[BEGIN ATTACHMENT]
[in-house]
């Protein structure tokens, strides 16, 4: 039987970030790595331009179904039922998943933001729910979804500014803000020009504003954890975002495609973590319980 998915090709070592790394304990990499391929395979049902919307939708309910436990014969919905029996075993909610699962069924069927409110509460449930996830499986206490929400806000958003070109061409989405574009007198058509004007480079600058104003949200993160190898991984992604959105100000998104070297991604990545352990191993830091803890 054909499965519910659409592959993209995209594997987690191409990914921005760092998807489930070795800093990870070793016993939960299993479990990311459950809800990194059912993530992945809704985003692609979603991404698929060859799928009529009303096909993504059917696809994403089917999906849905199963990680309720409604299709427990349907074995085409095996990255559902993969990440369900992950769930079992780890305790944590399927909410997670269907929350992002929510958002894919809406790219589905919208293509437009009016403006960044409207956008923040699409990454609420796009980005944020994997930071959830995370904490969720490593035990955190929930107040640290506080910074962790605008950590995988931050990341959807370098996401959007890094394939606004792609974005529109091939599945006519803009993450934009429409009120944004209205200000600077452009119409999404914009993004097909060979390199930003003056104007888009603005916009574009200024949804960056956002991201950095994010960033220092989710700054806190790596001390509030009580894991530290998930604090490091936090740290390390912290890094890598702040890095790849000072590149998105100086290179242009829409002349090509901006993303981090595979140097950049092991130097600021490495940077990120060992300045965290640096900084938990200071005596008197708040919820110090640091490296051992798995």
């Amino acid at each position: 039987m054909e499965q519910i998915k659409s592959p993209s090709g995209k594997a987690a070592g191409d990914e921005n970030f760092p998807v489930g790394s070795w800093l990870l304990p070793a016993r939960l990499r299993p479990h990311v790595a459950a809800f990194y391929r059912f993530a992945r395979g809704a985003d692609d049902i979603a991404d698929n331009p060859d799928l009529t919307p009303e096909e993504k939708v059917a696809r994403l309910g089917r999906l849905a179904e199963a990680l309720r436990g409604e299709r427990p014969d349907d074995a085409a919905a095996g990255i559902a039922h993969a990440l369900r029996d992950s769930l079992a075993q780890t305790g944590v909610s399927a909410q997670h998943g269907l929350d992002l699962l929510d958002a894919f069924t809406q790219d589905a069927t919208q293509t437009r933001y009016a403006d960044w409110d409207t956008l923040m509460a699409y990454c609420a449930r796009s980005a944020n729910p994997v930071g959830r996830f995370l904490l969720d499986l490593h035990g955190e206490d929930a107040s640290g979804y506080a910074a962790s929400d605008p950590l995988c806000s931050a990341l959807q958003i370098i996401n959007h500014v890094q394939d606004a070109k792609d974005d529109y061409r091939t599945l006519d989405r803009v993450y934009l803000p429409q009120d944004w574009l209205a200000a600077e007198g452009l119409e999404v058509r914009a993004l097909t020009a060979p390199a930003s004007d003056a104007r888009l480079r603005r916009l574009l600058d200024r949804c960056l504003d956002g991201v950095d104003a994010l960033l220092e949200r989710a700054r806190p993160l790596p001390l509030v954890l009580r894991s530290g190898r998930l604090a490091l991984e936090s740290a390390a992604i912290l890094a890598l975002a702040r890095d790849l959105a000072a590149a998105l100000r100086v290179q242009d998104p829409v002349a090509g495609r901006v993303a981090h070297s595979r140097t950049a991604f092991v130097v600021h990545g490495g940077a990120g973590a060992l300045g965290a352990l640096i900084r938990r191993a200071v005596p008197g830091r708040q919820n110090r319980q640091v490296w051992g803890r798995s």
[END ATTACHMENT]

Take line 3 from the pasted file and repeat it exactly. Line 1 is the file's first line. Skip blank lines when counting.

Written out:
């Amino acid at each position: 039987m054909e499965q519910i998915k659409s592959p993209s090709g995209k594997a987690a070592g191409d990914e921005n970030f760092p998807v489930g790394s070795w800093l990870l304990p070793a016993r939960l990499r299993p479990h990311v790595a459950a809800f990194y391929r059912f993530a992945r395979g809704a985003d692609d049902i979603a991404d698929n331009p060859d799928l009529t919307p009303e096909e993504k939708v059917a696809r994403l309910g089917r999906l849905a179904e199963a990680l309720r436990g409604e299709r427990p014969d349907d074995a085409a919905a095996g990255i559902a039922h993969a990440l369900r029996d992950s769930l079992a075993q780890t305790g944590v909610s399927a909410q997670h998943g269907l929350d992002l699962l929510d958002a894919f069924t809406q790219d589905a069927t919208q293509t437009r933001y009016a403006d960044w409110d409207t956008l923040m509460a699409y990454c609420a449930r796009s980005a944020n729910p994997v930071g959830r996830f995370l904490l969720d499986l490593h035990g955190e206490d929930a107040s640290g979804y506080a910074a962790s929400d605008p950590l995988c806000s931050a990341l959807q958003i370098i996401n959007h500014v890094q394939d606004a070109k792609d974005d529109y061409r091939t599945l006519d989405r803009v993450y934009l803000p429409q009120d944004w574009l209205a200000a600077e007198g452009l119409e999404v058509r914009a993004l097909t020009a060979p390199a930003s004007d003056a104007r888009l480079r603005r916009l574009l600058d200024r949804c960056l504003d956002g991201v950095d104003a994010l960033l220092e949200r989710a700054r806190p993160l790596p001390l509030v954890l009580r894991s530290g190898r998930l604090a490091l991984e936090s740290a390390a992604i912290l890094a890598l975002a702040r890095d790849l959105a000072a590149a998105l100000r100086v290179q242009d998104p829409v002349a090509g495609r901006v993303a981090h070297s595979r140097t950049a991604f092991v130097v600021h990545g490495g940077a990120g973590a060992l300045g965290a352990l640096i900084r938990r191993a200071v005596p008197g830091r708040q919820n110090r319980q640091v490296w051992g803890r798995s």